• Talbot County Chamber Position on HB 1628

  • TALBOT COUNTY CHAMBER POSITION ON HB 1628
    SALES – AND – USE RATE REDUCTION AND SERVICES
     
    The Talbot County Chamber of Commerce, representing 700 diverse member businesses both large and small as well as nonprofit organizations, writes to express our concerns regarding House Bill 1628:  Sales- and-Use Tax, Rate reduction and Services. We believe that the bill proposed would have a costly and lasting negative effect on the State economy and Maryland businesses. The bill would also disincentivize businesses from starting or relocating to Maryland. For these reasons, the Talbot Chamber of Commerce is vehemently opposed to House Bill 1628.  
     
    We find the title of House Bill 1628 ironic considering that this proposed piece of legislation would lower the sales tax from 6% to 5% on a limited number of business categories while creating a huge expansion on services that have never been taxed such as:  legal services, accounting services, realtor services, home improvements, day care providers, and gym memberships, just to name a few.  The new tax is estimated to amount to $2.6 billion that Marylanders would have to pay and would constitute the largest single tax increase in Maryland History.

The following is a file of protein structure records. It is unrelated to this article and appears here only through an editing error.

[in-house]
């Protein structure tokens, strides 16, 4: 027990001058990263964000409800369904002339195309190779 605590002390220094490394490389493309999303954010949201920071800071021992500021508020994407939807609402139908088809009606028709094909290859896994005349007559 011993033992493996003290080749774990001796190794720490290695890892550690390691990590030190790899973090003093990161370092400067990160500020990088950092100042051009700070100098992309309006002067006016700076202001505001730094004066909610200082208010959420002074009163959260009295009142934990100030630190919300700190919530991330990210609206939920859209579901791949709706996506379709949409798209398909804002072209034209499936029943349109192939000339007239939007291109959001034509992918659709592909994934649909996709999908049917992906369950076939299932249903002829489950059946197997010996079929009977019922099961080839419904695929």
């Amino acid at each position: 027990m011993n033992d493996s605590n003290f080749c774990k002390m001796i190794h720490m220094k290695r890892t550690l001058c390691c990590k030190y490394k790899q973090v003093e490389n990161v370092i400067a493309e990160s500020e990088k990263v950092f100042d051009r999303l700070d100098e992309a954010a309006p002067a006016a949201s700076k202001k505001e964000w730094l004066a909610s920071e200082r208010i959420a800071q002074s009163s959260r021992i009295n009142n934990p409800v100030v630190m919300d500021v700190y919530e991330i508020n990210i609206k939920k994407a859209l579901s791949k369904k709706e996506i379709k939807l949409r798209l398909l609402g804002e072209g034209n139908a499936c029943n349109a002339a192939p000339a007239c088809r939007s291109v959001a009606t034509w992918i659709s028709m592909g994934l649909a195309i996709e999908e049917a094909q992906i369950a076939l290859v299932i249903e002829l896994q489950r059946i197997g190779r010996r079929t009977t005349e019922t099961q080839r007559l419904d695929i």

Taxing services increases the potential for services and goods to be taxed more than once, which leads to higher consumer costs and inevitably further burdens the average taxpayer.  Taxing services for all types of business services negatively affects lower income individuals disproportionally.  In addition, taxing all types of business services puts Maryland at an economic disadvantage since none of our competitor states tax all services.  This legislation will discourage potential companies from relocating to Maryland because neighboring, competing states do not impose this additional burden on citizens and businesses. Moreover it will encourage some companies to leave Maryland.
     
    The Talbot County Chamber of Commerce recognizes the critical importance of educational funding, but imposing the Maryland sales tax on business services is not the solution.  We urge the Maryland Legislature to reject this burdensome legislation and work to find a better solution to educational funding for our community schools. We are willing and available to work with the legislature in developing a proper solution.
     
    Alan I. Silverstein, IOM
    President & CEO
     

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